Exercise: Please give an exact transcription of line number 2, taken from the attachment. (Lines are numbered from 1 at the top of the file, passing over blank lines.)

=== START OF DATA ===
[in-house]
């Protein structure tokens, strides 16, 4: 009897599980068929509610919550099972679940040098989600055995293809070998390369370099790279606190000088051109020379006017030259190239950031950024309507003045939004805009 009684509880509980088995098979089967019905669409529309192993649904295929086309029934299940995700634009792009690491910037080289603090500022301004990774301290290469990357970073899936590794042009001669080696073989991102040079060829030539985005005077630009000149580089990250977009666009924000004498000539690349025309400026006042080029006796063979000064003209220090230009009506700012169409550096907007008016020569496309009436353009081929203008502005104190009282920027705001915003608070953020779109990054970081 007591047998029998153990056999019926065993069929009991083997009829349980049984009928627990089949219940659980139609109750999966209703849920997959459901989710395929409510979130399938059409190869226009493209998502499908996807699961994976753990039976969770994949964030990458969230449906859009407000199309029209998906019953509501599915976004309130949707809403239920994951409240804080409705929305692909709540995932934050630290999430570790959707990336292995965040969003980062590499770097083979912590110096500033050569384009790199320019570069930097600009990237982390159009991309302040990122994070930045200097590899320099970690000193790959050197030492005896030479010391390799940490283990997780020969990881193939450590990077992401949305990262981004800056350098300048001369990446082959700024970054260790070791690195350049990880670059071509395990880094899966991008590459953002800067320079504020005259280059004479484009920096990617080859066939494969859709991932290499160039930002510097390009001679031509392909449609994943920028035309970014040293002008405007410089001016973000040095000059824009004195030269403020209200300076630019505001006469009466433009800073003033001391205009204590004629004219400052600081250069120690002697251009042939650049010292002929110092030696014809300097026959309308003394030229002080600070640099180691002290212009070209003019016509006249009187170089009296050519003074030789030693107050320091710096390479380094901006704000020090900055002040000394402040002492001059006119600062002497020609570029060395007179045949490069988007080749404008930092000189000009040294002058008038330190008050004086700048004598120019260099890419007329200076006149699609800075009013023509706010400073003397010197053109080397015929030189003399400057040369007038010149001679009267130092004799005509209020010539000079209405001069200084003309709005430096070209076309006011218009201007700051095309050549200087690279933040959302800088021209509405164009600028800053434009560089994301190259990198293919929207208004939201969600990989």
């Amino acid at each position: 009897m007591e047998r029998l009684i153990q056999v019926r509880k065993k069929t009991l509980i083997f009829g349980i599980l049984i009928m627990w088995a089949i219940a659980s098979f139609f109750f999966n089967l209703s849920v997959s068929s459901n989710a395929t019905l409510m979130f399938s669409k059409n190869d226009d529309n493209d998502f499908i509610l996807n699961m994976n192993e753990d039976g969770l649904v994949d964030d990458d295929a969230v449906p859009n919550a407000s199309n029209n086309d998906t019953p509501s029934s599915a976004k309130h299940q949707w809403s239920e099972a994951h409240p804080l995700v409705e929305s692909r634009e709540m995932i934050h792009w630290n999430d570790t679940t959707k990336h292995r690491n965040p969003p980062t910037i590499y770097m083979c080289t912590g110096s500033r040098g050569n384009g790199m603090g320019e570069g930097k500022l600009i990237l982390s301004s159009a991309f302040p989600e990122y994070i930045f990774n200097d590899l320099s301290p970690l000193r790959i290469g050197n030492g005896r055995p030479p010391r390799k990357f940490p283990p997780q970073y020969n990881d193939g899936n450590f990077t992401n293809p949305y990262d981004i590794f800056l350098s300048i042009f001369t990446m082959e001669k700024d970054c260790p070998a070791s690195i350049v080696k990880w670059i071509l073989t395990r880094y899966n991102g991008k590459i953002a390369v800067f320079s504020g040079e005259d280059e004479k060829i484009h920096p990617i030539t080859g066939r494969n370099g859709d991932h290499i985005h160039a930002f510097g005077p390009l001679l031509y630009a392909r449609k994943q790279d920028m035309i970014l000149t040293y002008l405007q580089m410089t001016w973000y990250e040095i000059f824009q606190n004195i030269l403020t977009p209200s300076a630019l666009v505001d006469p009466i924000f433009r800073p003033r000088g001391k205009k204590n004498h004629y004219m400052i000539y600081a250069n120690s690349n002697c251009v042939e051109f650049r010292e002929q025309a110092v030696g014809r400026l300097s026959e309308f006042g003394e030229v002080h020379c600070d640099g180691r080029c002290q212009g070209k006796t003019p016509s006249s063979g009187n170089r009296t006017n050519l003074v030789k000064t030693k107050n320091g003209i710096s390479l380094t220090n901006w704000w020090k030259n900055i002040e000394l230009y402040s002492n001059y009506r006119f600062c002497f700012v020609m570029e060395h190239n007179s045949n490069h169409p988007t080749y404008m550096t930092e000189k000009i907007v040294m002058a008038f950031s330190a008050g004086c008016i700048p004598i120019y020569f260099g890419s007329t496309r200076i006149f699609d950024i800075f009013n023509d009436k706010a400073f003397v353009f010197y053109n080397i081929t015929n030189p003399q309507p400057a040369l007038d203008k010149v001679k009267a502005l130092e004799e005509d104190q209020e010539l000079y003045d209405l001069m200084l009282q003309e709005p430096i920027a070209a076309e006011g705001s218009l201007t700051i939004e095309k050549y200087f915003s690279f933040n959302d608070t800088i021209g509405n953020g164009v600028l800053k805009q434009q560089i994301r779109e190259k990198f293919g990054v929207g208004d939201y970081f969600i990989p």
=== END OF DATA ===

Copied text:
């Protein structure tokens, strides 16, 4: 009897599980068929509610919550099972679940040098989600055995293809070998390369370099790279606190000088051109020379006017030259190239950031950024309507003045939004805009 009684509880509980088995098979089967019905669409529309192993649904295929086309029934299940995700634009792009690491910037080289603090500022301004990774301290290469990357970073899936590794042009001669080696073989991102040079060829030539985005005077630009000149580089990250977009666009924000004498000539690349025309400026006042080029006796063979000064003209220090230009009506700012169409550096907007008016020569496309009436353009081929203008502005104190009282920027705001915003608070953020779109990054970081 007591047998029998153990056999019926065993069929009991083997009829349980049984009928627990089949219940659980139609109750999966209703849920997959459901989710395929409510979130399938059409190869226009493209998502499908996807699961994976753990039976969770994949964030990458969230449906859009407000199309029209998906019953509501599915976004309130949707809403239920994951409240804080409705929305692909709540995932934050630290999430570790959707990336292995965040969003980062590499770097083979912590110096500033050569384009790199320019570069930097600009990237982390159009991309302040990122994070930045200097590899320099970690000193790959050197030492005896030479010391390799940490283990997780020969990881193939450590990077992401949305990262981004800056350098300048001369990446082959700024970054260790070791690195350049990880670059071509395990880094899966991008590459953002800067320079504020005259280059004479484009920096990617080859066939494969859709991932290499160039930002510097390009001679031509392909449609994943920028035309970014040293002008405007410089001016973000040095000059824009004195030269403020209200300076630019505001006469009466433009800073003033001391205009204590004629004219400052600081250069120690002697251009042939650049010292002929110092030696014809300097026959309308003394030229002080600070640099180691002290212009070209003019016509006249009187170089009296050519003074030789030693107050320091710096390479380094901006704000020090900055002040000394402040002492001059006119600062002497020609570029060395007179045949490069988007080749404008930092000189000009040294002058008038330190008050004086700048004598120019260099890419007329200076006149699609800075009013023509706010400073003397010197053109080397015929030189003399400057040369007038010149001679009267130092004799005509209020010539000079209405001069200084003309709005430096070209076309006011218009201007700051095309050549200087690279933040959302800088021209509405164009600028800053434009560089994301190259990198293919929207208004939201969600990989």